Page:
Dynamic overset CFD simulation of a pneumatic impact device
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Pneumaattisen iskulaitteen dynaaminen CFD simulaatio limitetyllä hilalla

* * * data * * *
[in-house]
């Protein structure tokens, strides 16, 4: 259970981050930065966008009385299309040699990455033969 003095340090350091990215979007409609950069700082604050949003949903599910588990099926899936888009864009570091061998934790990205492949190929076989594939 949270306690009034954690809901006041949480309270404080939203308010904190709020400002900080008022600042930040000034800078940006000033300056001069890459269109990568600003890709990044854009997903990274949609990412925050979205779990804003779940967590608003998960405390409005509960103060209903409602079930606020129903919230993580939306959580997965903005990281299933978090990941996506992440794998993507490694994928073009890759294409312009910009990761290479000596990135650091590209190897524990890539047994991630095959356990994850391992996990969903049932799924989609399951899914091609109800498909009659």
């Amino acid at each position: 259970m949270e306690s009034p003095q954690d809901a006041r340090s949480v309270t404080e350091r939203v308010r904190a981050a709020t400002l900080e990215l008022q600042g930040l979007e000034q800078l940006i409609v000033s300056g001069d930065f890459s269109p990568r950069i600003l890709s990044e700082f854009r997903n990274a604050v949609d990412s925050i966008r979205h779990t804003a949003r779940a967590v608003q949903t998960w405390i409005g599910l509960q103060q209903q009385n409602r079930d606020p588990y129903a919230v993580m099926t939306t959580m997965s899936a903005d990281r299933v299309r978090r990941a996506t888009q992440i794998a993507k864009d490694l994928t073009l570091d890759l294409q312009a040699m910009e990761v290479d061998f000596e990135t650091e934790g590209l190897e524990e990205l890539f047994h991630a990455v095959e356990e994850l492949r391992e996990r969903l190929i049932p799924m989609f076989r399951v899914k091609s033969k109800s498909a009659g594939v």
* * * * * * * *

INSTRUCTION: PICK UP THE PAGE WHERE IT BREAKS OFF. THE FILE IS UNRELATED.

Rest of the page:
Down-the-hole drilling is a percussive drilling technique where typically pneumatic down-the-hole hammer is used to produce stress waves to crush overburden and rock. Down-the-hole drilling is especially applicable in drilling deep holes, such as geothermal wells and water wells, in hard and medium hard drilling conditions. Other common applications for down-the-hole drilling are blast hole drilling in mines and quarries and construction piling. Design of down-the-hole hammers has been based on analytical and semi-analytical models and experimental testing. The purpose of this thesis is to investigate the possibilities of computational fluid dynamics in designing of geothermal well and water well hammers using OpenFOAM software and its overset grid functionality. With overset method, separate grids can be placed on top of each other and information between grids is interpolated. This simulation technique permits arbitrarily large determined or undetermined object movements inside the computational domain which is hard with other types moving mesh techniques. Flow inside the down-the-hole hammer is compressible and transient. Piston movement inside the hammer is pressure-induced. In this thesis, a simplified axisymmetric grid was used for the down-the-hole hammer and with two separate simulation approaches. In the first simulation approach the clearances between the moving piston and the walls of the down-the-hole hammer were meshed with high-resolution grid. However, this approach was not successful because the overset grid could not be made robust in parallel computation when the walls of the piston and the hammer were near. In second simulation approach the hammer walls near the piston were replaced by porous media zones to remedy the problems caused by overset grid. With this technique the problem from the first simulation approach could be avoided and grid cell size could be increased in the clearances. Piston movement was simulated with porous media technique by giving the piston a 5 m/s initial velocity. However, given velocity was too high, and piston collided to the upper pressure chamber. Pressure, temperature and flow velocity data for the down-the-hole hammer were acquired, which would have been hard without simulation. Several observations of flow behavior were made which will require further studies. For example, it was noted that outflow of the hammer develops to transonic velocity producing mass flux and temperature fluctuations.